Green building consultant Jerry Yudelson, CEO of Yudelson Associates, has released his annual list of green building trends for 2012, in what he calls MegaTrends.
Yudelson says, “What we’re seeing is that more people are building green each year, and there is nothing on the horizon that will stop this MegaTrend or its constituent elements. However, in 2010 and 2011, the continuing slowdown in commercial real estate and the end of federal recovery funding put a crimp in new green building projects.”
In putting together his Top Ten trends for 2012, Yudelson took advantage of conversations with green building industry leaders in the U.S., Canada, Europe, Asia, the Middle East and Australia during the past year.
Yudelson Associates’ top 10 green building MegaTrends include:
- Green building in North America will rebound in 2012, using new LEED project registrations as a proxy for this growth. The reduction in commercial real estate construction has not been offset by other sectors such as government construction, which continued to falter, and so the growth rate of new green building projects fell dramatically in 2010 and 2011. Even so, in 2011, LEED in new construction accounted for about 20% of all put-in-place space, with domestic LEED project registrations up almost 40% vs. depressed 2010 levels. However, we see faster growth in green retrofits and notice that ongoing college and university projects and NGO activity are serving to backstop the fall in commercial and governmental construction.
- Green building will continue to benefit from the Obama Administration’s strengthened focus on greening the executive branch, with its commitment to a minimum of LEED Gold for all federal projects and focus on major energy-efficiency renovations.
- The focus of the green building industry will continue its switch from new building design and construction to greening existing buildings. One fast-growing LEED rating system the past two years has been LEED for Existing Buildings Operations and Maintenance (LEED-EBOM), with cumulative floor area in certified projects now greater than in new construction, and I expect this trend to pick up in 2012. One driver of this MegaTrend is that “‘green’ buildings have rents and asset prices that are significantly higher than those documented for conventional office space,” said a recent major academic research study on commercial buildings in the U.S. and Europe.
- Awareness of the coming global crisis in fresh water supply will increase, with building designers, owners, and managers taking further steps to reduce water consumption in buildings.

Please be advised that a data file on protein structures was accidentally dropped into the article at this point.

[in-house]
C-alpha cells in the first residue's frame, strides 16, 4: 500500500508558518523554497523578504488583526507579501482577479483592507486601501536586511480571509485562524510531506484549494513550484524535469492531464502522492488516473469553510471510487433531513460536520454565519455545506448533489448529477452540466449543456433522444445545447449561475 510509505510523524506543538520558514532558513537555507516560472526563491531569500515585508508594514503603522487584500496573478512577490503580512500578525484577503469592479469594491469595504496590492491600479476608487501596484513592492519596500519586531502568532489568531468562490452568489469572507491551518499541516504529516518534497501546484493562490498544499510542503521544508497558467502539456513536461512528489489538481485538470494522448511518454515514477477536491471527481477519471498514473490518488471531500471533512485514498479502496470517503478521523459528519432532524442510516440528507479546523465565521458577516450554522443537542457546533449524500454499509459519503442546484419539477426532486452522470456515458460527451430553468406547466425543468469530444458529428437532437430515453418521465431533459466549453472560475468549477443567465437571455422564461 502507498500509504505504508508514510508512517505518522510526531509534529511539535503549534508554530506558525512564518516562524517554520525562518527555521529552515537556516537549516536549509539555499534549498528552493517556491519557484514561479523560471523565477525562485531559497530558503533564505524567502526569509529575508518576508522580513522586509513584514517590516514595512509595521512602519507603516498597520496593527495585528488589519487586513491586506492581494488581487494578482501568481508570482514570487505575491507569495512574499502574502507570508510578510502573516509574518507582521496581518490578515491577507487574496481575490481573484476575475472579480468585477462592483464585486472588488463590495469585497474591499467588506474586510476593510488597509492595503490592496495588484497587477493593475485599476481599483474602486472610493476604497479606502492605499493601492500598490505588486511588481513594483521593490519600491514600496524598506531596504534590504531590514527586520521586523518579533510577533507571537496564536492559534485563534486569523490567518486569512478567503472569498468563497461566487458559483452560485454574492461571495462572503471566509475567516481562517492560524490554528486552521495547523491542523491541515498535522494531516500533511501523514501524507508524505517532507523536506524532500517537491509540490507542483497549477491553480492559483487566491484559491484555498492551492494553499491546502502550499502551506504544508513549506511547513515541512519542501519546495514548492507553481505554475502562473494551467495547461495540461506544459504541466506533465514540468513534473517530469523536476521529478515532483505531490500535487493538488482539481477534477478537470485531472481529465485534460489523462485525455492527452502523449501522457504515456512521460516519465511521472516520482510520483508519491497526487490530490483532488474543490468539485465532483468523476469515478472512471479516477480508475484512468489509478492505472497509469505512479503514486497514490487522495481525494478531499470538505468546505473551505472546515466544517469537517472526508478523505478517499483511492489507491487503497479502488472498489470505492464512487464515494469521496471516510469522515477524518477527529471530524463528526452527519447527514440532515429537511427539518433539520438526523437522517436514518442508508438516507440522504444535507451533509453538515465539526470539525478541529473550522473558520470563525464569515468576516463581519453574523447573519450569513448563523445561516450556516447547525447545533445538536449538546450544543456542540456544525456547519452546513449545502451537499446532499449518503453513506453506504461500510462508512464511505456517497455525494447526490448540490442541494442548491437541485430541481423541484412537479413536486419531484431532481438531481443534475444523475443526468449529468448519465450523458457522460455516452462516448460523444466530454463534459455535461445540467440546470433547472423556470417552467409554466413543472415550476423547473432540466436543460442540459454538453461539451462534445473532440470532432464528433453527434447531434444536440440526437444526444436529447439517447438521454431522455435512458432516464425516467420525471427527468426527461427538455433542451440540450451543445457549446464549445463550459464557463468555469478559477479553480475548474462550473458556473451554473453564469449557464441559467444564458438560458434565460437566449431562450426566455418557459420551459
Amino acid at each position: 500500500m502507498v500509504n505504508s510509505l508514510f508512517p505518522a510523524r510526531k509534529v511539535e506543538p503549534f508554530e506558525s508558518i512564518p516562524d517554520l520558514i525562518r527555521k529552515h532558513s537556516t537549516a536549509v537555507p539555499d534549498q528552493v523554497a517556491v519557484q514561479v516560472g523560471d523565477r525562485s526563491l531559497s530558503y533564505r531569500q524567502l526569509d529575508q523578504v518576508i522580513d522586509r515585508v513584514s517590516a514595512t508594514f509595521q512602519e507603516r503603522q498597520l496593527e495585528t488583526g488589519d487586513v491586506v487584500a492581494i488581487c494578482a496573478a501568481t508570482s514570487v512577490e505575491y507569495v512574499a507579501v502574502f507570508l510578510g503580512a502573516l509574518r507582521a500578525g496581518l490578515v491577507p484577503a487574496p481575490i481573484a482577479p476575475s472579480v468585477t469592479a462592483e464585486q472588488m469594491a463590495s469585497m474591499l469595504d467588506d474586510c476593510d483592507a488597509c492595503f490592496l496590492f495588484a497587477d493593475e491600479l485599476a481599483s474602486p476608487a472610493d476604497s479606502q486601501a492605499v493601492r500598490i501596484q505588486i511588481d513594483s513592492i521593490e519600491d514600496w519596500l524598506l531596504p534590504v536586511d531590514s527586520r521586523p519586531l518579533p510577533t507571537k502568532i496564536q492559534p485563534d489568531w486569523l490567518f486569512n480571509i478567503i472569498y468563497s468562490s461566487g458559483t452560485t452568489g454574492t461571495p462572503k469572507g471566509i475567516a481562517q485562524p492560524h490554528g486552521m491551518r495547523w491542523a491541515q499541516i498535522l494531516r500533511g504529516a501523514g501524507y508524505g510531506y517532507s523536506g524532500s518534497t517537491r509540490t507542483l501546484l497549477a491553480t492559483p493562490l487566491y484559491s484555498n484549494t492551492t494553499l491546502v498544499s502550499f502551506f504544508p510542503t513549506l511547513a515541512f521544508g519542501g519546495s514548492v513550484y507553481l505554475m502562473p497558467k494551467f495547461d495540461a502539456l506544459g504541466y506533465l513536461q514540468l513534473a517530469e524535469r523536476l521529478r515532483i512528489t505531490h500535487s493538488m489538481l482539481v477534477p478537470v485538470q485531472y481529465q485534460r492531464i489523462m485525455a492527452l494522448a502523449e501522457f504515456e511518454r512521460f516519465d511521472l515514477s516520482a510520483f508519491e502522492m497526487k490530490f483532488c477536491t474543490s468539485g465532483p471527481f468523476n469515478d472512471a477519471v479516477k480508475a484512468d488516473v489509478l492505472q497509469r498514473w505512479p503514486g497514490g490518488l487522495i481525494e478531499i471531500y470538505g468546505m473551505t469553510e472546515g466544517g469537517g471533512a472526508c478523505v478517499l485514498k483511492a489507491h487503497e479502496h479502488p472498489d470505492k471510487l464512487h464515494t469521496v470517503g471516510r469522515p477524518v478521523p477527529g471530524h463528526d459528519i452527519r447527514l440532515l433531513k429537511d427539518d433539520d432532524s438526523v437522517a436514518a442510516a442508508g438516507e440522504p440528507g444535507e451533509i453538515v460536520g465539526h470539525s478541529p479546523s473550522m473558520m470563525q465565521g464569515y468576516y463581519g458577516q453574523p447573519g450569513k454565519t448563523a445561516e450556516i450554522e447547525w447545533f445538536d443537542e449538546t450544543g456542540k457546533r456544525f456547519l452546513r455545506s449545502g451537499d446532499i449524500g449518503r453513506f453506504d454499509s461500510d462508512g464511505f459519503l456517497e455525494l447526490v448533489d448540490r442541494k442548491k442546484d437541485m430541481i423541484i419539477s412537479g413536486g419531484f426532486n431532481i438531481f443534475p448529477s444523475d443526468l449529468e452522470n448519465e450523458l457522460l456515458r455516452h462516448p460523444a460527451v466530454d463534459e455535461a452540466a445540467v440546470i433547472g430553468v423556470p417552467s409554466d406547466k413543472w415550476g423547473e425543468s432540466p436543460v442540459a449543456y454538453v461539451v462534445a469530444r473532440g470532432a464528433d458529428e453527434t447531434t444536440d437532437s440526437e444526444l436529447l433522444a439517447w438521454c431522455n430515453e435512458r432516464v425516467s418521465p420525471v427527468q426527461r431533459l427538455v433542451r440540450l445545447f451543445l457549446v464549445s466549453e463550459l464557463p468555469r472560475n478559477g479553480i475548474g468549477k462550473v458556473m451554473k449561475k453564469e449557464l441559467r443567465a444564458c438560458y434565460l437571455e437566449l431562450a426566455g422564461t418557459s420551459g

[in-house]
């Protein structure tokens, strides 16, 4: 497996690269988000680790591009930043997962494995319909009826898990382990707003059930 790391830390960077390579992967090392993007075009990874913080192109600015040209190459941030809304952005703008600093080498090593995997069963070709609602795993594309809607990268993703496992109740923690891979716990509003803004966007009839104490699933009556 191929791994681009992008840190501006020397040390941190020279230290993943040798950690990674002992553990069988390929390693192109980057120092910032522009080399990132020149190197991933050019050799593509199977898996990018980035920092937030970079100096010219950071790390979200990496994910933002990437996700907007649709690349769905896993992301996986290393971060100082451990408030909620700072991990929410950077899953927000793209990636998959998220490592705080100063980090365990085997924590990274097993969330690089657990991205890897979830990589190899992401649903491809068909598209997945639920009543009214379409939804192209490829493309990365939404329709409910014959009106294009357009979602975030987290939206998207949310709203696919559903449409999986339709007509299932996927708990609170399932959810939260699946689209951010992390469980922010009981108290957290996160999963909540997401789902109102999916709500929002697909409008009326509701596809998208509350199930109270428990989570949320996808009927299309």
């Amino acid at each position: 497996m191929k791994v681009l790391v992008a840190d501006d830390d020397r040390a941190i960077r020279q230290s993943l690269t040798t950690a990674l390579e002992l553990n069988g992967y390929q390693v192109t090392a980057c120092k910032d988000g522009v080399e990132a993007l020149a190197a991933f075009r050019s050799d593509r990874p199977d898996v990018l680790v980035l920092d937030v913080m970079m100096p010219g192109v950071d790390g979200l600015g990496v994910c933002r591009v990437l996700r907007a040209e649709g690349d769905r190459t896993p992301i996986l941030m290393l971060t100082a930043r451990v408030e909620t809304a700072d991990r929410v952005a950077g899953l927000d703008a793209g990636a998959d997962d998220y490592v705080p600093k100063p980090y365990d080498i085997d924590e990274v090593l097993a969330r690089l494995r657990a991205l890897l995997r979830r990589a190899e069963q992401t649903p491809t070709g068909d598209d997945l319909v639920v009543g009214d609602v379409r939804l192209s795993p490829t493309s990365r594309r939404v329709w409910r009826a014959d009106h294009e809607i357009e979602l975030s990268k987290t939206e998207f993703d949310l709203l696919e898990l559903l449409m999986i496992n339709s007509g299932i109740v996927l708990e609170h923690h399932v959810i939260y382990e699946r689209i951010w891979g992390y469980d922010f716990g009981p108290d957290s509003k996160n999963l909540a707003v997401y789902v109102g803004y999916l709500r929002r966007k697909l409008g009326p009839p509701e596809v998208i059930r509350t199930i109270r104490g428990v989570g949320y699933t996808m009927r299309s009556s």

- The global green building movement will continue to accelerate, as more countries begin to create their own green building incentives and develop their own Green Building Councils. More than 90 countries with green building organizations will drive considerable green building growth in 2012, with strong growth in China, Brazil, Eastern Europe, and the Arabian Peninsula. In 2011, for the first time, nearly as many LEED-registered projects were in progress outside the U.S. as in the U.S., up more than 50% compared to 2010 levels and representing 44% of all new LEED project certifications. As one expert noted, “LEED has registered or certified projects in 131 of the world’s 196 countries, with a total floor area of almost three billion square feet. When combined with the nearly 1.5 billion square feet registered under LEED India and LEED Canada, it is clear that LEED is the dominant global green building certification brand.”
- Zero-net-energy buildings will become increasingly commonplace, in both residential and commercial sectors, as LEED and ENERGY STAR certifications and labels have become too commonplace to confer competitive advantage among building owners. Developers of speculative commercial buildings will also begin to showcase Zero Net Energy designs.
- Performance Disclosure will be the fastest emerging trend, highlighted by new requirements in California, Seattle, and other locations. Commercial building owners will have to disclose actual building performance to all new tenants and buyers and in some places, to the public at large. This trend is already established in Australia, and will spread rapidly as the easiest way to monitor reductions in carbon emissions from commercial and governmental buildings.
- Green Buildings will increasingly be managed in the “Cloud” as witnessed by the large number of new entrants and new products in fields of building automation, facility management, wireless controls, and information management in 2011.
- Local and state governments will step up their mandates for green buildings for both themselves and the private sector. We’ll see at least 20 new cities with commercial sector green building mandates, mostly in the “Blue” states. The desire to reduce carbon emissions by going green will lead more government agencies, universities, hospitals, and corporate owners to require green buildings from design and construction teams.
- Solar power use in buildings will continue to grow with the prospect of increasing utility focus on aggressive state-level renewable power standards (RPS) for 2020. As before, third-party financing partnerships will continue to grow and provide capital for large rooftop systems such as on warehouses and big box retail stores. There will be fewer very large solar and wind systems, as federal support begins to decline.